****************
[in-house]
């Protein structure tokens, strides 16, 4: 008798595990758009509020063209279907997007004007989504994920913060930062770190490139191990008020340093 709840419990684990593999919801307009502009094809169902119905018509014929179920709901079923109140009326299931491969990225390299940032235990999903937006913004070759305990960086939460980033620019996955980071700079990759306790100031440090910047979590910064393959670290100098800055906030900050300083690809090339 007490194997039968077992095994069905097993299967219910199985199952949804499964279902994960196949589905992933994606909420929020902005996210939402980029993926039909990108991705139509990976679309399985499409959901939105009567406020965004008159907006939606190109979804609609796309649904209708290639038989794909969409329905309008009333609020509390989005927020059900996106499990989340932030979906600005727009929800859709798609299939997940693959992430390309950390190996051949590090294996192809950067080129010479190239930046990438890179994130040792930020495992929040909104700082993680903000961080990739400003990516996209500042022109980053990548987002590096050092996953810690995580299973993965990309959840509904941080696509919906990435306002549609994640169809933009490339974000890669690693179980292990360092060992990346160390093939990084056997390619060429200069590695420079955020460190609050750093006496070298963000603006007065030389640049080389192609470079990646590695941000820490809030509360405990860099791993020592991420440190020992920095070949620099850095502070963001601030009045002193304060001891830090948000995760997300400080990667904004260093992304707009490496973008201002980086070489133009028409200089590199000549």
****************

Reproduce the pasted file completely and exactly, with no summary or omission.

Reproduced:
[in-house]
């Protein structure tokens, strides 16, 4: 008798595990758009509020063209279907997007004007989504994920913060930062770190490139191990008020340093 709840419990684990593999919801307009502009094809169902119905018509014929179920709901079923109140009326299931491969990225390299940032235990999903937006913004070759305990960086939460980033620019996955980071700079990759306790100031440090910047979590910064393959670290100098800055906030900050300083690809090339 007490194997039968077992095994069905097993299967219910199985199952949804499964279902994960196949589905992933994606909420929020902005996210939402980029993926039909990108991705139509990976679309399985499409959901939105009567406020965004008159907006939606190109979804609609796309649904209708290639038989794909969409329905309008009333609020509390989005927020059900996106499990989340932030979906600005727009929800859709798609299939997940693959992430390309950390190996051949590090294996192809950067080129010479190239930046990438890179994130040792930020495992929040909104700082993680903000961080990739400003990516996209500042022109980053990548987002590096050092996953810690995580299973993965990309959840509904941080696509919906990435306002549609994640169809933009490339974000890669690693179980292990360092060992990346160390093939990084056997390619060429200069590695420079955020460190609050750093006496070298963000603006007065030389640049080389192609470079990646590695941000820490809030509360405990860099791993020592991420440190020992920095070949620099850095502070963001601030009045002193304060001891830090948000995760997300400080990667904004260093992304707009490496973008201002980086070489133009028409200089590199000549």